Yes, I think this work has a lot in common with archeology. In both cases we are interested in figuring out what people are telling us--deliberately and inadvertently--from the stuff that is left in their wake. In Snoop I talk about the work of William Rathje, founder of the "Garbage Project," which was very explicitly based on the principles of architecture; he observed that archaeologists go through ancient garbage to find out what was done in the past so why can't we go through modern garbage to find out what's being done now? WRT strong and weak situations, we can learn about people in some very strong situations. In fact, the tradition of situational tests in assessment centers was based on the idea that personality emerges in critical situations. One of the forerunners to modern assessment centers was the Office of Strategic Services (OSS), which was set up to identify candidates suitable for work behind enemy lines. There, assessors would observe behavior across a range of standardized critical incidents such as getting a team of people across a small river, trying to organize the construction of a building by two deliberately unhelpful helpers, responding to a stressful interview, etc. It was in these moments that people were meant to reveal their true selves. I'd also like to pick up on this issue of the extent to which we can adjust our self-presentation strategies. Clearly there is some room for flexibility--we can alter our behaviors and environments when the need arises. But the flexibility possible, especially in physical spaces, is limited by a number of constraints. First, it's hard to really change one's behaviors over the long term, which makes it very hard to maintain a false image in a physical space. If I was to be interviewed I could easily just say I was organized, broad minded, and outgoing and that's all that would be needed. But it would be incredibly difficult to express those trait convincingly in a physical space if I wasn't really like that. I remember once getting fed up with never being able to find the right CD when I wanted it so I decided to get my act together and become an organized person. I got some great CD drawers from Ikea, put all the cds back in their cases, sorted the cds by genre, put them in the drawers in alphabetical order, labeled the drawers and felt very pleased with myself. But, of course, the organization (and the smugness) didn't last long because on a day-to-day basis, I just didn't have the discipline to put things back in their correct places when I was done with them. Very soon I was back to chaos because having the space of a genuinely organized person requires the kind of persistent organizational behavior that I couldn't consistently muster. Another reason that we cannot just project any persona we want is that our personalities affect how we perceive the world. People high on neuroticism live in a world full of threats--the car screeching its brakes two blocks away startles an anxious person but goes unnoticed by a calm person. I have a colleague who wouldn't even be able to start work in her office if one of the books had been pulled out of alignment whereas I wouldn't notice for two weeks if you put half the books in my bookshelf on their sides. Of course, it's these differences in perception that contribute to the different behaviors we all do, which in turn affect the spaces in which we live and work. And these differences in perception are exceedingly difficult to fake. A related issue is that even if we did want to create an entirely false impression and decided to dedicate the necessary effort to make it happen it's not clear that we would have the ability to carry it out because, our research shows, we are not very good at knowing how we are viewed by others. For example, in one study of Facebook profiles we asked profile owners how they thought they were viewed by people who had only seen their profiles. We then compared what they said, with the impressions of people who had only seen their profiles. By and large people were pretty clueless about how they were seen by others. If we don't know how we're seen by others, it's hard to even begin manipulating what they think about us. So rather than trying to use my findings to project a false identity, I have stopped fighting it. Instead, I am just having to come to terms with who I am (though it still drives me CRAZY when I can't find that damned CD).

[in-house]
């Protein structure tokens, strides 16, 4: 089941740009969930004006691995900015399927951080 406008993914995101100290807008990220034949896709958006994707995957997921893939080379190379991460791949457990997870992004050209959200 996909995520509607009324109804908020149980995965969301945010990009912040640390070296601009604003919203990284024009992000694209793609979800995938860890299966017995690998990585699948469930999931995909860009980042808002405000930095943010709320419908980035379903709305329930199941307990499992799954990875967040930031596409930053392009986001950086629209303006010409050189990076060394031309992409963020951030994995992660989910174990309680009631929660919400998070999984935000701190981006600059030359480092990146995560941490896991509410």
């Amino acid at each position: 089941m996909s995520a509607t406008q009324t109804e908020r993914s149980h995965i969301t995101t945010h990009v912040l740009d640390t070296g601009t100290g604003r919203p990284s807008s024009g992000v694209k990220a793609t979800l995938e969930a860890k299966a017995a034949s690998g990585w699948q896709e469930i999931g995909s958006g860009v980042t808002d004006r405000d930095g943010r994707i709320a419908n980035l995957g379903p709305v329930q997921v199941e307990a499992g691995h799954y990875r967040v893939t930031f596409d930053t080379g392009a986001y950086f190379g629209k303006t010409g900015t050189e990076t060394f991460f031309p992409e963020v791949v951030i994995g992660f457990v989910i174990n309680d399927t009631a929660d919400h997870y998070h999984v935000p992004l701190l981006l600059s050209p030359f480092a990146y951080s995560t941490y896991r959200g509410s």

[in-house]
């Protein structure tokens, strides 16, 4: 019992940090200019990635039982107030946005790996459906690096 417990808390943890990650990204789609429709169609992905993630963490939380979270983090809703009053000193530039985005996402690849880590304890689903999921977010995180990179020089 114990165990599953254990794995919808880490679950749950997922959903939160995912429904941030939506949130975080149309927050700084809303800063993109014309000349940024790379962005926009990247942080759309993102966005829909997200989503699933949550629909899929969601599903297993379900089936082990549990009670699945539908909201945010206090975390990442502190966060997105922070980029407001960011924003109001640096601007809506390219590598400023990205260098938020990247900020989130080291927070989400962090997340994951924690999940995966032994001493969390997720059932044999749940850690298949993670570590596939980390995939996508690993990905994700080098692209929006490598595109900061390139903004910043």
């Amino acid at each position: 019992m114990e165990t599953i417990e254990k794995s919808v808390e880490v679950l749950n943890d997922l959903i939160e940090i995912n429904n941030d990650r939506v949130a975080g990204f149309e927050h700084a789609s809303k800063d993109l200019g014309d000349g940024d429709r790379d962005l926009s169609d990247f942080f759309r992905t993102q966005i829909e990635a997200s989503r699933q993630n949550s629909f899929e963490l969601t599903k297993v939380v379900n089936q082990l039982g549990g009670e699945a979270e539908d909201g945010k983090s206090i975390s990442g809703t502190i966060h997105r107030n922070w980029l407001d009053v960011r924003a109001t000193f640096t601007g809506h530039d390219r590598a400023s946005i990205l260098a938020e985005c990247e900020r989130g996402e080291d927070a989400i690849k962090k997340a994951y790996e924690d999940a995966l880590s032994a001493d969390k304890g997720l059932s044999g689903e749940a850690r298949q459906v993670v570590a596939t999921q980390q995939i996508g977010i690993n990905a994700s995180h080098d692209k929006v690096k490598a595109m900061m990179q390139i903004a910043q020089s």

mike (mikaluch) Fri 22 Aug 08 05:02